June 11, 1934 (17th Parliament, 5th Session)


Alan Webster Neill



I wonder if the minister would give us some information in regard to this matter. There does not seem to be a section with respect to the title on which we could discuss the general principles of the bill, but perhaps he will allow me to ask him some questions under this section. In moving the
Soldier Settlement Act

first reading of the bill the minister indicated that it was to be done at the request of various municipalities-rural municipalities-and inferentially we gathered that it was going to help the settler. I would ask him however wherein this act would do the one or the other. The municipality is not going to be put in the position, as we thought it was, of getting taxes from the government, but merely the land, which it does not want. Possibly the minister will reassure us by intimating that it is the intention of the government to pay the taxes, although it does not state so 'here.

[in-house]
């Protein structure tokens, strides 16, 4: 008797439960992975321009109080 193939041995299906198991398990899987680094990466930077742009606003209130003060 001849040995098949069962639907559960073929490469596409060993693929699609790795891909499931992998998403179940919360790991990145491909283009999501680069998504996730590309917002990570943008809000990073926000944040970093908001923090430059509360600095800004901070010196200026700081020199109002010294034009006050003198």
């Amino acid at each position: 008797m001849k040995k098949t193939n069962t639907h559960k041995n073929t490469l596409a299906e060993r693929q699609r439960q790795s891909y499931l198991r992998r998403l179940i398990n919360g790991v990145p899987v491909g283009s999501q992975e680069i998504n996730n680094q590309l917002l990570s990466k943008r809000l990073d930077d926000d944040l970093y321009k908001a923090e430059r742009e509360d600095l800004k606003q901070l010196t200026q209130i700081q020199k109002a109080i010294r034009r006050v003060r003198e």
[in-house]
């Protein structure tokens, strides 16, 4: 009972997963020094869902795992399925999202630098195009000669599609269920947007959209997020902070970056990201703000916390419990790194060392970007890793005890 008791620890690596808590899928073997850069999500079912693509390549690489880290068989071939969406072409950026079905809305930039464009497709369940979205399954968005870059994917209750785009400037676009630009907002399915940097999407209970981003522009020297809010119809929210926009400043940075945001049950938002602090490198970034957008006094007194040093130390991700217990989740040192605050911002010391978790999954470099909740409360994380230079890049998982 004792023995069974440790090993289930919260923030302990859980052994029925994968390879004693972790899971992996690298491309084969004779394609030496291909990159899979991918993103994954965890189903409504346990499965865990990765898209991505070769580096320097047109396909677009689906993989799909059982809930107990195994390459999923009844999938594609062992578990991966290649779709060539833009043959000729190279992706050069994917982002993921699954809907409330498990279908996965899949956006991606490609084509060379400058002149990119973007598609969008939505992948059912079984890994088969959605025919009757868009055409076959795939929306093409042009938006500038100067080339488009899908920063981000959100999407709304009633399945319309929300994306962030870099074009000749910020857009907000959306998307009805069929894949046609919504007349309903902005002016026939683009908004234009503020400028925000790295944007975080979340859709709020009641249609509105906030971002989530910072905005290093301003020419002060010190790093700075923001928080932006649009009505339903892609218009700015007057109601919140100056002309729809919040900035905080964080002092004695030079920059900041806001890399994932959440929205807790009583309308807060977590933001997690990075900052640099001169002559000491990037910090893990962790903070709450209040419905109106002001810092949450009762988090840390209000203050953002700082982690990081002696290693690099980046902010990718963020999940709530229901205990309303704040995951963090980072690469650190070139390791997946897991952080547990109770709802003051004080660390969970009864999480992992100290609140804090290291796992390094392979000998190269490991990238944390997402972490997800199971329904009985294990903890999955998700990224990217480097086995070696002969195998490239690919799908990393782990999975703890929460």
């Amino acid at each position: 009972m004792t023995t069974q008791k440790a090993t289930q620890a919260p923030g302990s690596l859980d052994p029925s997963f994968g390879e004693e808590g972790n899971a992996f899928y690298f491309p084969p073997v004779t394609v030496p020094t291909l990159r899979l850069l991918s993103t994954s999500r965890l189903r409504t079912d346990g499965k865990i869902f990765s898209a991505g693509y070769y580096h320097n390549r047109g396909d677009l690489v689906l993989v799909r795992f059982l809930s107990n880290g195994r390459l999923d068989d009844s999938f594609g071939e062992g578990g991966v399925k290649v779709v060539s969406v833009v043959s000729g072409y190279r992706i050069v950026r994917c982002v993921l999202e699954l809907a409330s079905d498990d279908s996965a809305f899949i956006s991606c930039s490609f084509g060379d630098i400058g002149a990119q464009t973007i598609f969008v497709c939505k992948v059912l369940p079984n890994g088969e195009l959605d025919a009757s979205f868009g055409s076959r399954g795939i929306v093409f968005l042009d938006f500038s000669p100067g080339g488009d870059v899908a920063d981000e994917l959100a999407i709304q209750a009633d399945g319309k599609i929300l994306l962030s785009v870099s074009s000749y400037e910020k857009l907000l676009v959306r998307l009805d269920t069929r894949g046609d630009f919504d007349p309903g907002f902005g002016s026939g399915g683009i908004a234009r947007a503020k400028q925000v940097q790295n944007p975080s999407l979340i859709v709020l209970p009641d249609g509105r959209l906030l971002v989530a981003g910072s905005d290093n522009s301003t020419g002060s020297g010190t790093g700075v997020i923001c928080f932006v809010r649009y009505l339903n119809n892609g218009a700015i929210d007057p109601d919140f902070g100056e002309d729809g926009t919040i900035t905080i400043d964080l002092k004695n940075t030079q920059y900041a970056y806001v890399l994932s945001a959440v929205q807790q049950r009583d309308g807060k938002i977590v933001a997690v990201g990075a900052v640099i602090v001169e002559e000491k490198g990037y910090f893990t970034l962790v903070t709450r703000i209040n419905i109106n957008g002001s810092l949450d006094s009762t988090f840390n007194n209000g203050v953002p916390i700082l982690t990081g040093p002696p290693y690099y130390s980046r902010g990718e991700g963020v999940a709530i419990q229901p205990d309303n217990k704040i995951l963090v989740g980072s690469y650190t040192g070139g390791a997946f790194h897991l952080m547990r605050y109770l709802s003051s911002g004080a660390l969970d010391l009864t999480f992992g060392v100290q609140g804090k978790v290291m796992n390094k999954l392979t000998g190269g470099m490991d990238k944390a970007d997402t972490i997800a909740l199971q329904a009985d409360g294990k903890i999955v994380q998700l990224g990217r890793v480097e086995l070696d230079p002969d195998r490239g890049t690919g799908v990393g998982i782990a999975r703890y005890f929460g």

The other point on which I should like some information is this. Under the third section, on the municipality instituting proceedings, which is rather an indefinite way of expressing it, the settler's contract of sale with the soldier settlement board is automatically rescinded. Is not that going to work a serious hardship on the soldier settler? The government have the right to-day to rescind the agreement upon non-payment; but they have recognized from time to time, and quite properly, that when times are very bad and farmers who own their land, free of any debt or mortgage, cannot make a living on it, then the settler certainly cannot make annual payments, and the government have made reasonable allowance in cases of that kind. They do not rescind so long as there is any reasonable hope of the man being able eventually to make good. Under section 3 however it is automatic; there is no preference. The very minute the municipality finds that its taxes are not paid, and takes legal proceedings-advertising and so forth-then it is automatically rescinded and the government cannot help themselves even if they wish to. I submit therefore that it is certainly going to work an increased hardship on the soldier settler. I do not think that the statement made on the first reading and sent out to the settlers concerned conveyed the true impression. I do not believe that the settlers gathered the impression that the moment their taxes were not paid they would lose their whole equity in the land. The government may have an equity of a couple of thousand dollars and the soldier an equity of a thousand dollars. I do not know whether the government will drop their $2,000; it is optional. They may pay the taxes, although it is not so stated here; but will not this automatically lead to the rescinding of a lot of agreements which to-day are behind but which the department, owing to economic conditions, are not enforcing?

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